Musical Failures – 8 albums better not released
The most difficult part of music making is consistency. Writers’ block, record company problems, band dissolutions and many other factors can make or break a record. It’s a tribute to the artists who have stood the test of time that their successes far outweigh their failures. But sometimes the failure will be so extraordinary or unexpected that even the most ardent fan can be excused for wanting to forget about a record. Here are 8 great artists and their biggest duds. We’re just having fun, here, so take it easy. We all make mistakes. Right?
1. Lou Reed, Metal Machine Music (1975) – In one of rock and roll’s most hedonistic efforts, Lou Reed released this double LP of guitar noise and feedback that few had the patience or will to sit through. Imagine more than one hour of guitar grinding and sonic manipulation devoid of form or melody and you’ll get close to MMM. Fortunately, Reed would leave his avant-garde wonderings behind and get back to business with the superb follow-up, Coney Island Baby.
2. Neil Young & The Shocking Pinks, Everybody’s Rockin’ (1983) – In the early 1980s, Neil Young was music’s ultimate chameleon. He jumped from computer-laden techno to country music, much to the bewilderment of his fans and record label. He was eventually sued by Geffen Records for producing records that were not marketable. Ever the explorer, Young couldn’t care less, but this period of his career left a lot of fans wondering what happened to the artist who wrote Rust Never Sleeps just four years before. Everybody’s Rockin’ was Neil’s ill-advised venture into rockabilly. It isn’t bad rockabilly, per se, it’s just not an album that should bear Young’s name. Or should it?
3. Elton John, Victim Of Love (1979) – Elton John could seemingly do no wrong in the early 1970s, reeling off one classic album after another. By the end of the decade, though, he hit the brakes and skidded hard off the road with the lifeless Victim Of Love. This disco-ish collaboration between John and producer Pete Bellotte should have every Elton fan screaming, “Where’s Bernie Taupin?!” Among the lows, this lifeless record contains a miraculously bad cover of Chuck Berry‘s “Johnny B. Goode.” Listen at your own peril.
4. Emerson, Lake & Palmer, Love Beach (1978) – ELP recorded an album to fulfill their record contract with Love Beach, and it sounds like it, but it sure doesn’t sound like ELP. The title track is a barely passable piece of synth pop that actually stands out compared to “The Gambler,” a failed update on “Benny The Bouncer.” Skip this beach and go back to the operating room for Brain Salad Surgery.
5. The Cars, Door To Door (1987) – After the stunning success of 1984’s Heartbeat City, The Cars limped out of the gates with their final record, Door To Door. The magic was clearly gone, and the band would call it quits the next year. Hard to tell if songs such as “Fine Line” are The Cars performing or Peabo Bryson.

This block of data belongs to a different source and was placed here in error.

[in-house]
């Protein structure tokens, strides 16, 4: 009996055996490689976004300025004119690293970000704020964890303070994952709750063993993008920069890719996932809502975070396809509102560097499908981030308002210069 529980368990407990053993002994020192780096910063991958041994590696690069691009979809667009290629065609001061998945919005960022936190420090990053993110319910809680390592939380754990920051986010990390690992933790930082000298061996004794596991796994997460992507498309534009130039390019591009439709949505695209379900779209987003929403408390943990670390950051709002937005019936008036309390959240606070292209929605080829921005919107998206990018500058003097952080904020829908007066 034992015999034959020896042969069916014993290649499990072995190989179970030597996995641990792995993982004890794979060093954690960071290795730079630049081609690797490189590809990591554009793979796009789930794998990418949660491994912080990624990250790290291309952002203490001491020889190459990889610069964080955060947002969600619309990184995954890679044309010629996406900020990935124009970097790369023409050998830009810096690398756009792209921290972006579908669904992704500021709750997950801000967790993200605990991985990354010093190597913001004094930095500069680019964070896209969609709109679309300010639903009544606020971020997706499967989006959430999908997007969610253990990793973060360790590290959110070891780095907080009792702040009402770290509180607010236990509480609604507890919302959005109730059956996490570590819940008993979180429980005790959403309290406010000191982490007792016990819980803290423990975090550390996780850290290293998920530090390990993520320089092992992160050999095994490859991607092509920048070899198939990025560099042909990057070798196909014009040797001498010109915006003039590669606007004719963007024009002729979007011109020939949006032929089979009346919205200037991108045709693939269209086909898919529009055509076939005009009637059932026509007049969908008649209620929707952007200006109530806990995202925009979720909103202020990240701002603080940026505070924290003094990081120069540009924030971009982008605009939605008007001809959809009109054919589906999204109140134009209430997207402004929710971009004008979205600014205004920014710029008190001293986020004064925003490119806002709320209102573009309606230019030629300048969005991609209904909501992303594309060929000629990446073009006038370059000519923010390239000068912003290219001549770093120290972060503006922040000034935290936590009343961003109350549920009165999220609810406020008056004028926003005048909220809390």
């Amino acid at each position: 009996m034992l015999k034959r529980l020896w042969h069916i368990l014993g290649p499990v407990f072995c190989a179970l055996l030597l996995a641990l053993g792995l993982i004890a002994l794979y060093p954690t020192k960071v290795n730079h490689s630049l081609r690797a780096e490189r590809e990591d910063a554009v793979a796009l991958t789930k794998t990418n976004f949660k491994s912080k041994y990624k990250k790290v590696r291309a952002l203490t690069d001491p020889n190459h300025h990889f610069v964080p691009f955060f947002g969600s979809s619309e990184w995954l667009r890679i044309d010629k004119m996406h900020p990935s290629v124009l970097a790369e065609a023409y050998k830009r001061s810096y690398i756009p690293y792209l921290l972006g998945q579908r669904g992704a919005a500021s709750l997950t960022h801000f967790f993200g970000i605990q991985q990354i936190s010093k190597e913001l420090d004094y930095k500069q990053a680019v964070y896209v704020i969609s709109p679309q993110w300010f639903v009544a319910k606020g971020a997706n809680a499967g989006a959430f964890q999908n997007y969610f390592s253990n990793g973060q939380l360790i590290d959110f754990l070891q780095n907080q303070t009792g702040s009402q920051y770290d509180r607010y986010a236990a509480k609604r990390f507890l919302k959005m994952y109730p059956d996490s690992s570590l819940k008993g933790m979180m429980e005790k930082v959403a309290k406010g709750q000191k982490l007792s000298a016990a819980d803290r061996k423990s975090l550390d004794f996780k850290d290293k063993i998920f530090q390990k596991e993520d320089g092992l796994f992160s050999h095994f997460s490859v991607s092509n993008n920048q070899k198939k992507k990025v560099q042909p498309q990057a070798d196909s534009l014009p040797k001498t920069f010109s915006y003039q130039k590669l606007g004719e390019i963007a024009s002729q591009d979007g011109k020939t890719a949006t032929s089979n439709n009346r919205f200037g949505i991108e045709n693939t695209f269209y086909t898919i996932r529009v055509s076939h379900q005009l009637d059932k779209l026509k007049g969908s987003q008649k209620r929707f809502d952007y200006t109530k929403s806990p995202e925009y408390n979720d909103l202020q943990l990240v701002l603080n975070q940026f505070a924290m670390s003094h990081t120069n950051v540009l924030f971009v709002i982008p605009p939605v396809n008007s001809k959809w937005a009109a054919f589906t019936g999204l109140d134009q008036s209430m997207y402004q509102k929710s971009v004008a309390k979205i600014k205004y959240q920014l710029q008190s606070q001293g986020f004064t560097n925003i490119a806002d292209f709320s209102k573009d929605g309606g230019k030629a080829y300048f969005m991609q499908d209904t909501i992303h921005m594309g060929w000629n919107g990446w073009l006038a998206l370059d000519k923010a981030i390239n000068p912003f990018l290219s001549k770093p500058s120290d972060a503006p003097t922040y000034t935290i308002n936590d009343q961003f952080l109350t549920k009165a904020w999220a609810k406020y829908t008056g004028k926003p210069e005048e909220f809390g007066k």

6. Jethro Tull, Under Wraps (1984) – Who would have thought the band that released the warm folk-rock classics Heavy Horses and Songs From The Wood, would issue such a cold, clinical expose as Under Wraps. Ian Anderson‘s pastoral approach gave way to synthesizers and drum programs for the band’s most uncharacteristic and failed record.
7. Beach Boys, L.A. (Light Album) (1979) – The Beach Boys muddled through the 1970s, with a series of back-and-forth efforts, from the great: Sunflower, Surf’s Up and Love You; to the modest:15 Big Ones; to the embarrassing: M.I.U. Album and L.A. If the cloying saccharine vibe of “Match Point Of Our Love” doesn’t make you cringe, nothing will.
8. The Allman Brothers Band, Brothers Of The Road (1981) – It’s not that the “songs” on Brothers Of The Road are bad, but the production sure is. Imagine the aural equivalent of a tanning bed, and that’s how Brothers comes across. Gone are Gregg Allman‘s soulful organ vamps and Dickey Betts‘ guitar wanderings, replaced by glossy synths that make this the best album Pablo Cruise never recorded. I’d love to give the current Allmans a chance to remake “Straight From The Heart.” It could be killer.
3 thoughts on “Musical Failures – 8 albums better not released”
Everybody’s Rockin‘ was Neil’s ill-advised venture into rockabilly.
According to my hazy memory, someone asked Neil about this on RockLine (or whatever) and he answered, “Well, first of all, it’s not rockabilly. Rockabilly’s got no drums.” I really dig Wonderin’, which works well with the doo-woppin’ Shocking Pinks (as well as in its original format, an alty-Country ditty). And the rest of the album works well enough as a concept. I think Landing on Water and Road Rock are less essential albums. If it matters, I met some dude who gave a concert from the Everybody’s Rockin’ tour high marks.
Is that ELP or the Brothers Gibb?
Do you remember this curious video from Landing On Water?
Do not recall that vid. Weird even by Mr. Young’s 1980’s standards.